May 26, 2009
I've always been leery of RAID on the desktop. But on the server, RAID is a definite must:
"RAID" is now used as an umbrella term for computer data storage schemes that can divide and replicate data among multiple hard disk drives. The different schemes/architectures are named by the word RAID followed by a number, as in RAID 0, RAID 1, etc. RAID's various designs all involve two key design goals: increased data reliability or increased input/output performance. When multiple physical disks are set up to use RAID technology, they are said to be in a RAID array. This array distributes data across multiple disks, but the array is seen by the computer user and operating system as one single disk.
I hadn't worked much at all with RAID, as I felt the benefits did not outweigh the risks on the desktop machines I usually build. But the rules are different in the datacenter; the servers I built for Stack Overflow all use various forms of RAID, from RAID 1 to RAID 6 to RAID 10. While working with these servers, I was surprised to discover there are now umpteen zillion numbered variants of RAID -- but they all appear to be based on a few basic, standard forms:
RAID 0: Striping
Data is striped across (n) drives, which improves performance almost linearly with the number of drives, but at a steep cost in fault tolerance; a failure of any single striped drive renders the entire array unreadable.
RAID 1: Mirroring
Data is written across (n) drives, which offers near-perfect redundancy at a slight performance decrease when writing -- and at the cost of half your overall storage. As long as one drive in the mirror array survives, no data is lost.
Raid 5: Parity
Data is written across (n) drives with a parity block. The array can tolerate one drive failure, at the cost of one drive in storage. There may be a serious performance penalty when writing (as parity and blocks are calculated), and when the array is rebuilding.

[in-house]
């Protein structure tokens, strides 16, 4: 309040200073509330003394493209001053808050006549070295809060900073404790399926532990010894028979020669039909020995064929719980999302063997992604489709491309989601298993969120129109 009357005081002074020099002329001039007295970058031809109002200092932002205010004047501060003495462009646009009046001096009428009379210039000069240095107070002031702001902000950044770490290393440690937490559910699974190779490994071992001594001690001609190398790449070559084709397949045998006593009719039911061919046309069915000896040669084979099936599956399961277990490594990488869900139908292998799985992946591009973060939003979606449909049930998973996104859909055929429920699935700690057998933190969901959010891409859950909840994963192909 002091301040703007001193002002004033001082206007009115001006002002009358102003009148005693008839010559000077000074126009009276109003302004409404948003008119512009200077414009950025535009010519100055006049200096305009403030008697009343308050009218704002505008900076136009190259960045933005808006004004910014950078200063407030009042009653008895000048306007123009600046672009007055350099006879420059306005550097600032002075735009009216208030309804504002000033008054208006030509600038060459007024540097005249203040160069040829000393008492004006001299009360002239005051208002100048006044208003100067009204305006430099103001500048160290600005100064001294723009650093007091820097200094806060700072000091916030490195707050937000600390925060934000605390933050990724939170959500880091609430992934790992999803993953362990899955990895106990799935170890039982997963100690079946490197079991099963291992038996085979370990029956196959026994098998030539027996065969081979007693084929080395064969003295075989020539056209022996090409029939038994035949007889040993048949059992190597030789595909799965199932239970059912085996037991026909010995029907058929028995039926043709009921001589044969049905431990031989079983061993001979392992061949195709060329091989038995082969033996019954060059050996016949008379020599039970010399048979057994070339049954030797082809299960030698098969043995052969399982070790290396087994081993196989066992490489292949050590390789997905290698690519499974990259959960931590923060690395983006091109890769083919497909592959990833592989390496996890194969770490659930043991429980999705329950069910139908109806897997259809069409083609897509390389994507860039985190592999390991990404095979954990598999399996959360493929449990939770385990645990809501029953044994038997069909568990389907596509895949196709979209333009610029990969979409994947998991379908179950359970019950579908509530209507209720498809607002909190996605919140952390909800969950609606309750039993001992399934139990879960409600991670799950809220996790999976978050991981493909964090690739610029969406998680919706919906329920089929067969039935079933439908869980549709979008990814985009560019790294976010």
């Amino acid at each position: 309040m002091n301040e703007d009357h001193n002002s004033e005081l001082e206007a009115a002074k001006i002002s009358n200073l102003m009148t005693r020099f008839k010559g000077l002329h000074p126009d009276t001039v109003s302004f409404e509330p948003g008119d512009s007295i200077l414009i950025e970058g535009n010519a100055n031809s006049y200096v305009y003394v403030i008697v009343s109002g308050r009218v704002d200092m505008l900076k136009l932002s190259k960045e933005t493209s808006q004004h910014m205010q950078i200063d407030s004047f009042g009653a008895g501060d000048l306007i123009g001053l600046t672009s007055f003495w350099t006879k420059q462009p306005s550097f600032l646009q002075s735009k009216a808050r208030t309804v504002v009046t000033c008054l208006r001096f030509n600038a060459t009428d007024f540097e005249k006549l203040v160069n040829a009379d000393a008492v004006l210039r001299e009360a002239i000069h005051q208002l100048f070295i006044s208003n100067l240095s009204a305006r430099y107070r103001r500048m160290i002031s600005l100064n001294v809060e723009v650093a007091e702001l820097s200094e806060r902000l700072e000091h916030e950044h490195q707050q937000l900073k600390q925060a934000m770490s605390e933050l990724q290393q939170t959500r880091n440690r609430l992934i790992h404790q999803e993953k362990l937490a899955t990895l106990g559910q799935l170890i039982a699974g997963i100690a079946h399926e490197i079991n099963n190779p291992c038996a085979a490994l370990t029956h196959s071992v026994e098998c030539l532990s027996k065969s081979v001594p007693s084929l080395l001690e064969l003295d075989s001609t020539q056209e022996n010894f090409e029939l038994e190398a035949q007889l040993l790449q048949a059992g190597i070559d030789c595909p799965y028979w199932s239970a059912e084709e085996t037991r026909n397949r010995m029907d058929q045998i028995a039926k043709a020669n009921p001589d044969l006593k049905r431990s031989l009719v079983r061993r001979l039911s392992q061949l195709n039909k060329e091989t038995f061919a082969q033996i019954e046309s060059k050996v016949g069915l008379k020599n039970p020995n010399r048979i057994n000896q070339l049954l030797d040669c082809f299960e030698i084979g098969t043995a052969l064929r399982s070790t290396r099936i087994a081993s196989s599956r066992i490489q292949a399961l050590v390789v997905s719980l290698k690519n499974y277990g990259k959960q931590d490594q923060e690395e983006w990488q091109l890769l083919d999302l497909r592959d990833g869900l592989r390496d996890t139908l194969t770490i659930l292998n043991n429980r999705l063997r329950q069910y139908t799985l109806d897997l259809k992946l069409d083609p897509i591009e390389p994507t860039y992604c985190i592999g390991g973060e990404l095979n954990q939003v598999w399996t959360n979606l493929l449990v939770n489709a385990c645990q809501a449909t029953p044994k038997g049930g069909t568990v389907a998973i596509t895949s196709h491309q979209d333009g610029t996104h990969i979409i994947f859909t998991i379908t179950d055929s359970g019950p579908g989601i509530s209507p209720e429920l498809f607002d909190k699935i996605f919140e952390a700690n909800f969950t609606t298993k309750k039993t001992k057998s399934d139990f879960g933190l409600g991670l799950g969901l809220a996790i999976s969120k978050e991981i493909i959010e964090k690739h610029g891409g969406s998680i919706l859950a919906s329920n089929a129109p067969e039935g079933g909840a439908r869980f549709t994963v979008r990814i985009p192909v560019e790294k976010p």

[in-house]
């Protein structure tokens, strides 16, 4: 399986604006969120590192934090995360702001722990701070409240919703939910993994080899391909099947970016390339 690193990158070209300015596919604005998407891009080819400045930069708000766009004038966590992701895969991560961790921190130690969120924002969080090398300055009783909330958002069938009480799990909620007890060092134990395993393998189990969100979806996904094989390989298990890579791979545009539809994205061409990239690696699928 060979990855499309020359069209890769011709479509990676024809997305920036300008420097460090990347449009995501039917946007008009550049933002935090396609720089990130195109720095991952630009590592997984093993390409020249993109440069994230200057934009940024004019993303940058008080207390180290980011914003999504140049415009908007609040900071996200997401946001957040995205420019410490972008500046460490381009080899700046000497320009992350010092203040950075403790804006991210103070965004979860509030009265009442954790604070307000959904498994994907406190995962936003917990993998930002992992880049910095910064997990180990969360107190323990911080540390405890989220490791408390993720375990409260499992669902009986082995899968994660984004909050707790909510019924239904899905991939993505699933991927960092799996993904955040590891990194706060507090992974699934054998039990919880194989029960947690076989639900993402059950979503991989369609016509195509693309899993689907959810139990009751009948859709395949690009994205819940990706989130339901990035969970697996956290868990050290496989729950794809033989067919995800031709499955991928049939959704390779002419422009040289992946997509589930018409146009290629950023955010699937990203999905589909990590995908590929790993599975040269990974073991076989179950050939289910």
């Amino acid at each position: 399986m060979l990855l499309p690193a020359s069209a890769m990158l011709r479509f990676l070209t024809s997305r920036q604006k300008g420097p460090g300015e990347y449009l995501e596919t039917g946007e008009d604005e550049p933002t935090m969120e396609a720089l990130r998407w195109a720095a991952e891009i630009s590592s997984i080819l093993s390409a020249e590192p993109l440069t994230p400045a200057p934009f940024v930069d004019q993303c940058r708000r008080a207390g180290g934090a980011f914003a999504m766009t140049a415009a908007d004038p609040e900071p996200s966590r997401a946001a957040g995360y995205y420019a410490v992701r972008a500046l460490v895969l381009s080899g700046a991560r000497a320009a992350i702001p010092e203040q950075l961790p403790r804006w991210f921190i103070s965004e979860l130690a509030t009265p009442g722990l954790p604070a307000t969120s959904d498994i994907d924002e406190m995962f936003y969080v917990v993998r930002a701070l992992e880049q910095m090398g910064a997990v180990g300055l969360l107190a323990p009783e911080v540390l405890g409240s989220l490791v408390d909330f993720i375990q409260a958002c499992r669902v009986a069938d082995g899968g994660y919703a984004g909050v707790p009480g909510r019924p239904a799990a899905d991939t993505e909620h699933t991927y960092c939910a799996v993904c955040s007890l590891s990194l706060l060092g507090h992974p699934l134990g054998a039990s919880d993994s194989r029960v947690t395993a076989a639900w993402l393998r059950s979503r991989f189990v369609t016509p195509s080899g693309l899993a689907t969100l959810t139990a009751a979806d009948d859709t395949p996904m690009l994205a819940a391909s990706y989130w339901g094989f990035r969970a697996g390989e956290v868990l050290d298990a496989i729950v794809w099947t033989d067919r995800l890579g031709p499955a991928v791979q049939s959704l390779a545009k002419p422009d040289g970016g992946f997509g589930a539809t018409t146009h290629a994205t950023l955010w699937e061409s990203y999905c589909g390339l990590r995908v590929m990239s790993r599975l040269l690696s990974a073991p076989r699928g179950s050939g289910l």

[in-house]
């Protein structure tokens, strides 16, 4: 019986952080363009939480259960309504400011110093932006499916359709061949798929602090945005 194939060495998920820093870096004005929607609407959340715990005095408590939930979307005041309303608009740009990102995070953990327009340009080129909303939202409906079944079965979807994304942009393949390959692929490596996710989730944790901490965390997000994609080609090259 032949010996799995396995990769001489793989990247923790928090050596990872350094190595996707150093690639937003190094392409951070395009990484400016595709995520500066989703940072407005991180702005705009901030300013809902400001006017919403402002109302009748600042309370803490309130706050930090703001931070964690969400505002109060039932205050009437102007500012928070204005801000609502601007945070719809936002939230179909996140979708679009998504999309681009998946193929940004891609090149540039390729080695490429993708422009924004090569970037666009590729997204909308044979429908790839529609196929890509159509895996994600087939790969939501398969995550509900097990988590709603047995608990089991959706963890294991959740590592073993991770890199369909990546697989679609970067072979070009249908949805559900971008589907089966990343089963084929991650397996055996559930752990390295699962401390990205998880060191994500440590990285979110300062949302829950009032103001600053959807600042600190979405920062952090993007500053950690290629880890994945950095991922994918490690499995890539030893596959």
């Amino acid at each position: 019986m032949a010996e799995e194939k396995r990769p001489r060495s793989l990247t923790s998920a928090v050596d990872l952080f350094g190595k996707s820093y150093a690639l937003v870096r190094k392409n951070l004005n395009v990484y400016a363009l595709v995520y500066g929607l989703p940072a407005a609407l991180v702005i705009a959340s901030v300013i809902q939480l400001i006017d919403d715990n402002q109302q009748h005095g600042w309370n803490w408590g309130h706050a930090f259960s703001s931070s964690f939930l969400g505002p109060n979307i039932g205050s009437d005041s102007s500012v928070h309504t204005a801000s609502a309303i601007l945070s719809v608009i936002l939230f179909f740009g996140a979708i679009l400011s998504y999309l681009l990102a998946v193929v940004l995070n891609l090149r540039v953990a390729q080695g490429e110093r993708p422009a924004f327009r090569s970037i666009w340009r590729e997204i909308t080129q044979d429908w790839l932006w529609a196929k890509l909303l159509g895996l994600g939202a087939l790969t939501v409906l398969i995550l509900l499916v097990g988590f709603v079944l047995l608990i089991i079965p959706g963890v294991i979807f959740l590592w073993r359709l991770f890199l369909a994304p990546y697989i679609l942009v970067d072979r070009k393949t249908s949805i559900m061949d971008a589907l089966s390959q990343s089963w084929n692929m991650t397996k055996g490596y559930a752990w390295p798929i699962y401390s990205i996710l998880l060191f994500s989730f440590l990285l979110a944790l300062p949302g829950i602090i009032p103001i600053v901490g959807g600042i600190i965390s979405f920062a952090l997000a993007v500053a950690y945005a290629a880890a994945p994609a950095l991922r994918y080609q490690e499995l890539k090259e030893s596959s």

Raid 6: Dual Parity
Data is written across (n) drives with two parity blocks. The array can tolerate two drive failures, at the cost of two drives in storage. There may be a serious performance penalty when writing (as parity and blocks are calculated), and when the array is rebuilding.
(yes, there are other forms of RAID, but they are rarely implemented or used as far as I can tell.)
It's also possible to generate so-called RAID 10 or RAID 50 arrays by nesting these RAID levels together. If you take four hard drives, stripe the two pairs, then mirror the two striped arrays -- why, you just created yourself a magical RAID 10 concoction! What's particularly magical about RAID 10 is that it inherits the strengths of both of its parents: mirroring provides excellent redundancy, and striping provides excellent speed. Some would say that RAID 10 is so good it completely obviates any need for RAID 5, and I for one agree with them.